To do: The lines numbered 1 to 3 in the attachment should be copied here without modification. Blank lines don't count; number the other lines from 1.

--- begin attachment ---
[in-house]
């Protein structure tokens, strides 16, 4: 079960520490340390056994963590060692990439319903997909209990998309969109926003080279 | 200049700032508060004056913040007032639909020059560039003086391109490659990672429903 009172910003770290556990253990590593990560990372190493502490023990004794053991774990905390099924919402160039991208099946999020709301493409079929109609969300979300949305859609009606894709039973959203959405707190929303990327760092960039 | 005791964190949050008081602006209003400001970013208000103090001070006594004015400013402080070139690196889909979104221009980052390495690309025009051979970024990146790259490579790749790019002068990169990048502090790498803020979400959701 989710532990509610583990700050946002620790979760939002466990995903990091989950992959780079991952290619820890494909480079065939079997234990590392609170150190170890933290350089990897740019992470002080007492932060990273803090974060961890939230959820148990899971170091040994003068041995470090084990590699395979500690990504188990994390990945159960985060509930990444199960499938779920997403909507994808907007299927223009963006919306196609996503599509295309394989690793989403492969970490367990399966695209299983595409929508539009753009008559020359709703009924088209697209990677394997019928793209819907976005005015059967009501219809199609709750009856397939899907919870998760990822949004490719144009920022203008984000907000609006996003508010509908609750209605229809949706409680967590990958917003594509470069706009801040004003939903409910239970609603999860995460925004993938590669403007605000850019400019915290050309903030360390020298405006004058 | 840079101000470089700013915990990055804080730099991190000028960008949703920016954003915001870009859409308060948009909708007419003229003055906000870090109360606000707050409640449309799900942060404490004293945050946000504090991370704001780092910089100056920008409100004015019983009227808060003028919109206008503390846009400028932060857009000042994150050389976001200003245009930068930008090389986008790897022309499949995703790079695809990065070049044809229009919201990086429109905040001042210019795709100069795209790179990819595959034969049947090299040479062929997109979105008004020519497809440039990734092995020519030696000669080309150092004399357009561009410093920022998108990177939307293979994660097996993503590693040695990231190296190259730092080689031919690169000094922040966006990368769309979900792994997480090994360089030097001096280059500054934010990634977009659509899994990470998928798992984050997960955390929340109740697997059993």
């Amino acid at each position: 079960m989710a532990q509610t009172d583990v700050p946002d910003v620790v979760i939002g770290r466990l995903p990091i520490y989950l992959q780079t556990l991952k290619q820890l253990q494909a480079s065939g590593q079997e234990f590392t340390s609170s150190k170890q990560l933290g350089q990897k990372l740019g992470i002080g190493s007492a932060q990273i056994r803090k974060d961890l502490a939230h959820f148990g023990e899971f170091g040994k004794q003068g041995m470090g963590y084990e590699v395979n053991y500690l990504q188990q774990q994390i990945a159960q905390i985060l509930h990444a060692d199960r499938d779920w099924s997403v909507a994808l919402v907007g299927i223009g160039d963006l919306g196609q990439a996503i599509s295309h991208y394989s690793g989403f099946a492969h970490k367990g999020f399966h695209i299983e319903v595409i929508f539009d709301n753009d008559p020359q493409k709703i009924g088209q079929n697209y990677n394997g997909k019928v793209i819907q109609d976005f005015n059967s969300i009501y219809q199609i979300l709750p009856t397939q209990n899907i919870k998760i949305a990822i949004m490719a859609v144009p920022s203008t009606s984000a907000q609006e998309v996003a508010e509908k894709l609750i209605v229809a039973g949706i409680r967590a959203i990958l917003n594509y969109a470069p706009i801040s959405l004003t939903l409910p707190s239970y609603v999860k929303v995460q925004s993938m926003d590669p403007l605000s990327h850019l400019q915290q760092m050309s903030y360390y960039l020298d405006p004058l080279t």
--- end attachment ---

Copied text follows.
[in-house]
């Protein structure tokens, strides 16, 4: 079960520490340390056994963590060692990439319903997909209990998309969109926003080279 | 200049700032508060004056913040007032639909020059560039003086391109490659990672429903 009172910003770290556990253990590593990560990372190493502490023990004794053991774990905390099924919402160039991208099946999020709301493409079929109609969300979300949305859609009606894709039973959203959405707190929303990327760092960039 | 005791964190949050008081602006209003400001970013208000103090001070006594004015400013402080070139690196889909979104221009980052390495690309025009051979970024990146790259490579790749790019002068990169990048502090790498803020979400959701 989710532990509610583990700050946002620790979760939002466990995903990091989950992959780079991952290619820890494909480079065939079997234990590392609170150190170890933290350089990897740019992470002080007492932060990273803090974060961890939230959820148990899971170091040994003068041995470090084990590699395979500690990504188990994390990945159960985060509930990444199960499938779920997403909507994808907007299927223009963006919306196609996503599509295309394989690793989403492969970490367990399966695209299983595409929508539009753009008559020359709703009924088209697209990677394997019928793209819907976005005015059967009501219809199609709750009856397939899907919870998760990822949004490719144009920022203008984000907000609006996003508010509908609750209605229809949706409680967590990958917003594509470069706009801040004003939903409910239970609603999860995460925004993938590669403007605000850019400019915290050309903030360390020298405006004058 | 840079101000470089700013915990990055804080730099991190000028960008949703920016954003915001870009859409308060948009909708007419003229003055906000870090109360606000707050409640449309799900942060404490004293945050946000504090991370704001780092910089100056920008409100004015019983009227808060003028919109206008503390846009400028932060857009000042994150050389976001200003245009930068930008090389986008790897022309499949995703790079695809990065070049044809229009919201990086429109905040001042210019795709100069795209790179990819595959034969049947090299040479062929997109979105008004020519497809440039990734092995020519030696000669080309150092004399357009561009410093920022998108990177939307293979994660097996993503590693040695990231190296190259730092080689031919690169000094922040966006990368769309979900792994997480090994360089030097001096280059500054934010990634977009659509899994990470998928798992984050997960955390929340109740697997059993």
């Amino acid at each position: 079960m989710a532990q509610t009172d583990v700050p946002d910003v620790v979760i939002g770290r466990l995903p990091i520490y989950l992959q780079t556990l991952k290619q820890l253990q494909a480079s065939g590593q079997e234990f590392t340390s609170s150190k170890q990560l933290g350089q990897k990372l740019g992470i002080g190493s007492a932060q990273i056994r803090k974060d961890l502490a939230h959820f148990g023990e899971f170091g040994k004794q003068g041995m470090g963590y084990e590699v395979n053991y500690l990504q188990q774990q994390i990945a159960q905390i985060l509930h990444a060692d199960r499938d779920w099924s997403v909507a994808l919402v907007g299927i223009g160039d963006l919306g196609q990439a996503i599509s295309h991208y394989s690793g989403f099946a492969h970490k367990g999020f399966h695209i299983e319903v595409i929508f539009d709301n753009d008559p020359q493409k709703i009924g088209q079929n697209y990677n394997g997909k019928v793209i819907q109609d976005f005015n059967s969300i009501y219809q199609i979300l709750p009856t397939q209990n899907i919870k998760i949305a990822i949004m490719a859609v144009p920022s203008t009606s984000a907000q609006e998309v996003a508010e509908k894709l609750i209605v229809a039973g949706i409680r967590a959203i990958l917003n594509y969109a470069p706009i801040s959405l004003t939903l409910p707190s239970y609603v999860k929303v995460q925004s993938m926003d590669p403007l605000s990327h850019l400019q915290q760092m050309s903030y360390y960039l020298d405006p004058l080279t």